When Jack Nicklaus speaks, the golfing world sits up straight and pays attention. In fact, it turns out Rory McIlroy took in every word of advice he was given by the Golden Bear when they sat down for lunch not far from here 12 months ago.

If you are wondering why McIlroy raised a few eyebrows last week when he insisted that the short game is less important that the long game, you can blame Nicklaus.

“I agree with Rory. In fact, it was me who told him so in the first place, when we had lunch last year,” Nicklaus said after a news conference that was dominated by talk of the forthcoming 25th anniversary of his iconic 1986 Masters win at the age of 46.

“I always thought the long game was more important. I’ve always felt that way. I never worried much about my short game and I didn’t practice it.”

McIlroy is sensitive about his short game and putting, which appears decidedly ordinary in comparison with his stellar long game.

“I don’t care what anyone says about the short game being the most important. It’s not,” McIlroy said in Tucson last week. “The long game puts you in position to have putts to win tournaments. Guys say you have to have short game to win tournaments and it is not the case. Not at all.”

Nicklaus recalled his own chipping troubles yesterday as he took a stroll down memory lane and explained how he re-built his game from scratch early in 1980 following the first winless season of his career.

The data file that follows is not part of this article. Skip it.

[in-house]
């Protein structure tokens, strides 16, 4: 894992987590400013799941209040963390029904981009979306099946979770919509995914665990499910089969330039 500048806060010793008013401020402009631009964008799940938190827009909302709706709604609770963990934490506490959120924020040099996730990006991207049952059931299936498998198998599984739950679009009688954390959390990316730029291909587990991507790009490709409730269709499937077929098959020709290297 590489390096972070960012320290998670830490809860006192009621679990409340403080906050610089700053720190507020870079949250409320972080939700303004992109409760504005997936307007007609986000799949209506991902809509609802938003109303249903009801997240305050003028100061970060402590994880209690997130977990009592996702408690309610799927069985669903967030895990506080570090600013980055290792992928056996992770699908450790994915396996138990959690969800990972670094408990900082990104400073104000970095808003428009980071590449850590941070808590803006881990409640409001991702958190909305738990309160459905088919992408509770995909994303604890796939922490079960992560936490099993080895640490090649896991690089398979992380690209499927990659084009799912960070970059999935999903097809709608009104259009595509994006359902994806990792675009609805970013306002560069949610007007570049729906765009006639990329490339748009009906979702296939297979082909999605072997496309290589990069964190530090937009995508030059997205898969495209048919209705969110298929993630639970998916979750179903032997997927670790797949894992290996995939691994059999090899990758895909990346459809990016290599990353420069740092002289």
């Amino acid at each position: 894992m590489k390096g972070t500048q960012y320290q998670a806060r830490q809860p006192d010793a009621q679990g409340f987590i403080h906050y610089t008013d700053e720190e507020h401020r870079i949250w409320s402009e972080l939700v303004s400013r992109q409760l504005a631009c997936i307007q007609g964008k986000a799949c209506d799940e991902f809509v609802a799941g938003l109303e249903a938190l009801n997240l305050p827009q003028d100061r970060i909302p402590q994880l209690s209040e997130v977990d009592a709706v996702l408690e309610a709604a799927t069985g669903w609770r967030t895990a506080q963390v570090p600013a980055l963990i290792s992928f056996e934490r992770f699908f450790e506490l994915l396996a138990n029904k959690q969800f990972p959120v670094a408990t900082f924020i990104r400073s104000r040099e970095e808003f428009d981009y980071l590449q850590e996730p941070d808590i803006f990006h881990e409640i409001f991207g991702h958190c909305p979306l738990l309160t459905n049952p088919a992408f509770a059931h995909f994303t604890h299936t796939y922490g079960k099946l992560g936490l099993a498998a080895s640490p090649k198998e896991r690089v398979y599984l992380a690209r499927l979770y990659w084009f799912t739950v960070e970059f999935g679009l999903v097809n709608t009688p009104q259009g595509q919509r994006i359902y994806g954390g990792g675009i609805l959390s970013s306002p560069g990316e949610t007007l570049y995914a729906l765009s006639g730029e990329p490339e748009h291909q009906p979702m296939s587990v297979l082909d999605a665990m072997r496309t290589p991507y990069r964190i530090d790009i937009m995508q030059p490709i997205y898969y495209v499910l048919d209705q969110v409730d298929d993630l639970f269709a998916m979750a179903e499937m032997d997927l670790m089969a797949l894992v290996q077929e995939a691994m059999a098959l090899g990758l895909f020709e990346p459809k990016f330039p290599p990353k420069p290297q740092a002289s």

But his views on the short game haven’t changed and he agrees with McIlroy that it’s consistency from tee to green that defines champions.

Nicklaus said: “I told Rory that I never practiced my short game because I felt like if I can hit 15 greens a round and hit a couple of par fives in two and if I can make all my putts inside 10 feet, who cares where I chip it.

“And I didn’t enjoy practicing that part of the game, I enjoyed the other part. But that was just me.”

McIlroy is excellent outside 20 feet and inside six feet but knows that he needs to hole more 10-15 footers if he is to become a prolific winner.

Nicklaus added: “Rory’s a pretty good putter, it’s just that sometimes it doesn’t exactly go right where he wants it to. But that happens to us all.”

World No 4 Graeme McDowell is one of the favourites to lift the title as he heads out with former Honda Classic winner Vijay Singh (48) and young gun Rickie Fowler (22).

But when asked about the importance of the long game over the short game, he had no doubts.

McDowell said: “I think I would rather have the short game because I feel like a talent like Seve around the greens or what Luke has, you can always frame a long game in around that.

“Look at Pádraig Harrington when he turned pro, allegedly he didn’t have much of a long game but an incredible short game, and you can piece a long game around a short game.  It’s pretty tough to pick up the short game as you go along.”  

Nicklaus said last year that Tiger Woods’ quest to beat his record of 18 major victories would be defined by majors at some of his favourite venues - Augusta National, Pebble Beach and St Andrews.

But while the great man confessed that he was surprised that Woods has yet to turn his game around, he still expects him to reach the milestone of 19 major wins.

“I’m surprised that he has not bounced back by now,” Nicklaus said before participating in the Honda Classic pro-am. “He’s got such a great work ethic. He’s so determined to what he wants to do. I’m very surprised that he has not popped back. I still think he’ll break my record.

“But obviously we have not played any majors yet this year. We’ll see. You probably can ask me that same question at the end of this year and we’ll see what the answer is, and it might - it will probably define a lot of what will be the answer.”